Individual strengths retrospective — reinforce everyone’s contributions

By Rebecca Jones


Team members at a whiteboard while taking part in an Individual strengths retrospective. Photo by Tool Inc on Unsplash.

The Individual strengths retrospective is a great way to level up a team by reflecting on and reinforcing their individual contributions. Here’s how you run one.

When to use this retrospective

Use the Individual strengths retrospective when:

You want to inspire and energise the team by reminding them how they contribute to the team’s success.

What you need

For the Individual strengths retrospective you need:

  • Whiteboard
  • Post-it notes
  • Sharpies
  • Timer

The outcome

At the end of the Individual strengths retro, each team member will have an individual goal. Everyone will know one way they can use their strengths to level up the team, reinforcing everyone’s contributions.


1 hour


Write up a whiteboard like this:

Whiteboard drawn up with the Individual strengths retro outcomes, agenda and a table with columns for the team members, their strengths and goals.

How to run the Individual strengths retro

1. Opener

Pick the opener of your choice.

2. Individual’s biggest strength

Ask everyone to silently brainstorm what they think their own biggest strength is. What’s the top thing they bring to the team? Write this on a post-it. Don’t share it yet.

1 minute brainstorm

3. Everyone else’s biggest strengths

Ask everyone to silently brainstorm what they think everyone else’s biggest strengths are. Write these on post-its. Use a separate post-it for each team member. Don’t share these yet.

2 minute brainstorm

4. Share the strengths

Pick someone to start with. Ask the rest of the team to take turns to tell them what they think their biggest strength is. Post these beside their name on the board.

After the team has shared, the person then shares what they think their own strength is, and adds it to the board.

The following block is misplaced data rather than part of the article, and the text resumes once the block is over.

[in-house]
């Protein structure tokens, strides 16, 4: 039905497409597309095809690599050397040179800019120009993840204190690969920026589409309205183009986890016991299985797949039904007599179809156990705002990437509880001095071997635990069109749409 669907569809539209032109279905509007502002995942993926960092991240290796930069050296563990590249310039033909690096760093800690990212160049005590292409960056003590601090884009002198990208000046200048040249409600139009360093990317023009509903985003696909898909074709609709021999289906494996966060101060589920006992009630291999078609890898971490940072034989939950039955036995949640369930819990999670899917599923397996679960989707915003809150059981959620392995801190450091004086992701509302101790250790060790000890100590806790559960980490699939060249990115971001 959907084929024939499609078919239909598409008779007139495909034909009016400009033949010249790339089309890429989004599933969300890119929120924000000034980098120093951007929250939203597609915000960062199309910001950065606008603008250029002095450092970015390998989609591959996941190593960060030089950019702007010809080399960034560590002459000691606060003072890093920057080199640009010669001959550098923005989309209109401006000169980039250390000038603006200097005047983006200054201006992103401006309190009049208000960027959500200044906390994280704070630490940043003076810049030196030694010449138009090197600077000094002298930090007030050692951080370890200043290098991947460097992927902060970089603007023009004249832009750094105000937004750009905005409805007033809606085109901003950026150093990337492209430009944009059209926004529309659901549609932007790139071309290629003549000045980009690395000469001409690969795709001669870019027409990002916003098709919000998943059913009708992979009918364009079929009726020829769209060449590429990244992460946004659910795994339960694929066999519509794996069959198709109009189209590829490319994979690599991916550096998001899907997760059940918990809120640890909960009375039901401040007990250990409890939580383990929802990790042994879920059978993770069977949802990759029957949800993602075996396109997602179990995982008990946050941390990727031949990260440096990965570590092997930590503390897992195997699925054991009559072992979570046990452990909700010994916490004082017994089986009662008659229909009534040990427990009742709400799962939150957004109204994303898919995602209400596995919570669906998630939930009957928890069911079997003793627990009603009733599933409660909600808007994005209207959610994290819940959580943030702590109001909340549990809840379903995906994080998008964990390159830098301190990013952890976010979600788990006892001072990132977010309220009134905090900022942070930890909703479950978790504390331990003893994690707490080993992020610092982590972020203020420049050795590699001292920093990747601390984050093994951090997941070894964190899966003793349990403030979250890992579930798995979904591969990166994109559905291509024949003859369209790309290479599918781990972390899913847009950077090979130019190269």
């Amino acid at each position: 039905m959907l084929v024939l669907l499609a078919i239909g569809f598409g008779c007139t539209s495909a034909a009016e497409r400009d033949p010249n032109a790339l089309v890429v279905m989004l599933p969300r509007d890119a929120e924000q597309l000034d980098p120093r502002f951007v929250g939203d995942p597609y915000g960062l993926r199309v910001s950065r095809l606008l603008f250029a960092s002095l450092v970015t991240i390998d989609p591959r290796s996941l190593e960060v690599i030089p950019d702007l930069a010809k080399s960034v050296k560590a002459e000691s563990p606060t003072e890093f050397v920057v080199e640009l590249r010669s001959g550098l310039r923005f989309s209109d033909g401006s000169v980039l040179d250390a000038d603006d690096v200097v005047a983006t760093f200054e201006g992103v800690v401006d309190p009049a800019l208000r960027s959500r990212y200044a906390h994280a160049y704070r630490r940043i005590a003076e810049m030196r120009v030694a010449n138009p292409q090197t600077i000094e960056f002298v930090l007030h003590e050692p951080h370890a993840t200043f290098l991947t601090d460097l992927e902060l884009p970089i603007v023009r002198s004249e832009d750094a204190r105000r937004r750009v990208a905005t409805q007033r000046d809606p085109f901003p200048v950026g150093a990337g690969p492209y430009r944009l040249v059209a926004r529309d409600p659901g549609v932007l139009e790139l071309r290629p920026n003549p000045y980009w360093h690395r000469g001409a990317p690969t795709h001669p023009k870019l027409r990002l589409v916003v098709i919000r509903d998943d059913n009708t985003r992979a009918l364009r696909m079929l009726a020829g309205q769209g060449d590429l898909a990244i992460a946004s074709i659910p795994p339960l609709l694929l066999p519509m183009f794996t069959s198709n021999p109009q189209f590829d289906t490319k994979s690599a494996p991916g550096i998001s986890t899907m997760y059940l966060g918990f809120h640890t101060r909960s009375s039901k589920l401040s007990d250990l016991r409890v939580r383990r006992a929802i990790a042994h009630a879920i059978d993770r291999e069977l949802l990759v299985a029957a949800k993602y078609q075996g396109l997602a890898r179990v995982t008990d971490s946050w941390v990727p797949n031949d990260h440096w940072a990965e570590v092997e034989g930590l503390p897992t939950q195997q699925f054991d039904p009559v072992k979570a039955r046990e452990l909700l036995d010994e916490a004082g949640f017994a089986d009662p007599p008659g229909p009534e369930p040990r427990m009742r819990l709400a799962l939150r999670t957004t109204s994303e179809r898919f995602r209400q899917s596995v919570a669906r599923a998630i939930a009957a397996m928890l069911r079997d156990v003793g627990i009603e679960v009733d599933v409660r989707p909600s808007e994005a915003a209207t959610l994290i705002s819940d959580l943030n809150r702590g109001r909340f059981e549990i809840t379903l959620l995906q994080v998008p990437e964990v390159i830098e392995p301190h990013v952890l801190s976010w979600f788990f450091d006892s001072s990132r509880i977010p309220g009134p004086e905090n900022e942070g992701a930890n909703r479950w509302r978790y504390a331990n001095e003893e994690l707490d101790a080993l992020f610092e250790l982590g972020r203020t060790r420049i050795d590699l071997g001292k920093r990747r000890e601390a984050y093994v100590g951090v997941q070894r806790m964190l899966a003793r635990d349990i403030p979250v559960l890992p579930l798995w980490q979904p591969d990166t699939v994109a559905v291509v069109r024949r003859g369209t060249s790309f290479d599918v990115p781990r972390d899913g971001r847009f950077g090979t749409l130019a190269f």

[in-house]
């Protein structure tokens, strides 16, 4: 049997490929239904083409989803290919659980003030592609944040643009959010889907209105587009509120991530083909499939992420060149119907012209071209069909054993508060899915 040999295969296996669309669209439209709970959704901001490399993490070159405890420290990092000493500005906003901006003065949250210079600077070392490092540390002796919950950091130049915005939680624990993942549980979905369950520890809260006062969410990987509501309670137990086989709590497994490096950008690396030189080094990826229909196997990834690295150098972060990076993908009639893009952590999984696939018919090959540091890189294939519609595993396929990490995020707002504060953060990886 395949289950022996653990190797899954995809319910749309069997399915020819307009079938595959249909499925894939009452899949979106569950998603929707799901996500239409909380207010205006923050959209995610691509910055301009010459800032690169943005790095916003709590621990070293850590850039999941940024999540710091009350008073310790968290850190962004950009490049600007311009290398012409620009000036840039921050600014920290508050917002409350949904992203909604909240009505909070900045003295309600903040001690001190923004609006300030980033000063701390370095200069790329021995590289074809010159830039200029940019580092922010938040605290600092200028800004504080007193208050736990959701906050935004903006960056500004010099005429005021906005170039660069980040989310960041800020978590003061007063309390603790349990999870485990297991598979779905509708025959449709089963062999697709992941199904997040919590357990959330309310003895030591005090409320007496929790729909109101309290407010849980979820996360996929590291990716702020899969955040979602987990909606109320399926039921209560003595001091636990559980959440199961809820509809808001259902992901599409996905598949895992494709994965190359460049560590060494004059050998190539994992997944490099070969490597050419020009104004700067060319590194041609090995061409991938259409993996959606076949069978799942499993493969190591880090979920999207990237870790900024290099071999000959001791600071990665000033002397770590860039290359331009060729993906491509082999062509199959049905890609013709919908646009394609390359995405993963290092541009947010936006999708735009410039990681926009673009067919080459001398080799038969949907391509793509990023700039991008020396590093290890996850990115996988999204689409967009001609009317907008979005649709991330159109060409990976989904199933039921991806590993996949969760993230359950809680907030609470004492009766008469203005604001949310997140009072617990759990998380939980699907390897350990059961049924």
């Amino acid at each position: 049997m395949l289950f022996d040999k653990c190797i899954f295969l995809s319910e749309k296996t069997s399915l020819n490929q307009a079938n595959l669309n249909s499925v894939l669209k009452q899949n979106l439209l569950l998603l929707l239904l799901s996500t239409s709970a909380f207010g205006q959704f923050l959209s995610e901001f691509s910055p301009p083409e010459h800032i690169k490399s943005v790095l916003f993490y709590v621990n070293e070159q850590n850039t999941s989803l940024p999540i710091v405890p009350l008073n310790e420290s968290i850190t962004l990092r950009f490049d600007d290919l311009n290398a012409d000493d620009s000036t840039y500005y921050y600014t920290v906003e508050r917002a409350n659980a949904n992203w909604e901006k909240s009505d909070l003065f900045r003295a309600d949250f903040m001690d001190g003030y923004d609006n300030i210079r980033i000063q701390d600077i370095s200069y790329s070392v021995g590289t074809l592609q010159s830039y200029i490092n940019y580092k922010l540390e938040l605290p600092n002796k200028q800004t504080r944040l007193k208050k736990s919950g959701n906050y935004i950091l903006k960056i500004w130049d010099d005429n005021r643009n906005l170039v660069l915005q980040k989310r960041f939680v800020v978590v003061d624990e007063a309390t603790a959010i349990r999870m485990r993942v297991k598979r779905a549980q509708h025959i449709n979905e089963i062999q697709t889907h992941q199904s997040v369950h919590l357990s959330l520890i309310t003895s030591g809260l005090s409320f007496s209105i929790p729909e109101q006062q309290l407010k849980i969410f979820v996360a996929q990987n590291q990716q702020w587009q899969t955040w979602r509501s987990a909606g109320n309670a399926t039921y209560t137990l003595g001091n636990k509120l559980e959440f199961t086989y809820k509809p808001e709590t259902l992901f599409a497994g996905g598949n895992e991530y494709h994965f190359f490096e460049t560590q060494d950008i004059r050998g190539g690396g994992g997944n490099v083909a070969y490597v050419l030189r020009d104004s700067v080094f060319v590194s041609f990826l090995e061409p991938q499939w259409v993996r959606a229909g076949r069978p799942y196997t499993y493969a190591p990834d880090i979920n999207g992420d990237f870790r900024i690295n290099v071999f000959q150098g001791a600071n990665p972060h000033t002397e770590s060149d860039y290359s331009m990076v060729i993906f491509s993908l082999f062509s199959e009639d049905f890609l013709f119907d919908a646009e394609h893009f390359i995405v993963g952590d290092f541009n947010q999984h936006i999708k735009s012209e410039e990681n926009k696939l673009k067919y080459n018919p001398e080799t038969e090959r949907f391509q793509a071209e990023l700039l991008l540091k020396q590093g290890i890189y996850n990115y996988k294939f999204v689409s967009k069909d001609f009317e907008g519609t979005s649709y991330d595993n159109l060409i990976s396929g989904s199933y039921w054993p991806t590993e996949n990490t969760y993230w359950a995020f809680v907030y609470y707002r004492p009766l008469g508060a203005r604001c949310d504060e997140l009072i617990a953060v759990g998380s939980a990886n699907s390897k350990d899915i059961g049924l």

Repeat for each team member.

5. Pair up

Pair people up. These pairs take turns to discuss their strengths. These could be the strengths they identified themselves, or those shared by the team.

You can prompt them to discuss:

  • if there was anything that surprised them
  • how they have demonstrated the strength
  • if they have any ideas how they can take advantage of that strength in the team.

After the time is up, swap people around until everyone has been paired with everyone. In bigger teams, limit this to a couple of pairings.

4 minutes per round, 2 minutes talking about each person in the pair

6. Come up with individual retro goals

Ask the team to reflect on the insights they’ve gained from these discussions. Based on this, they’ll silently brainstorm one retro goal for themselves. How can they harness their strengths to level up the team or the project?

1 minute brainstorm

7. Share goals

Everyone shares their goals with the team, along with when they’ll get them done. There should be a goal for every team member.

8. Close

Pick the close of your choice.

9. Make the goals visible

Post them on your physical board and share them digitally. That way it’s easy to keep them in mind and to follow up on them at the next retro.

Further reading

The art of the retrospective

Retrospective plans

All retrospective ideas

Welcome aboard retrospective — when new team members join

Golden moments retrospective — when a project or phase ends

Development continuum retro — tailor your skill-building

Google Forms remote retro — step-by-step guide with pros and cons

The Treasure Island Retrospective — learn what motivates your team

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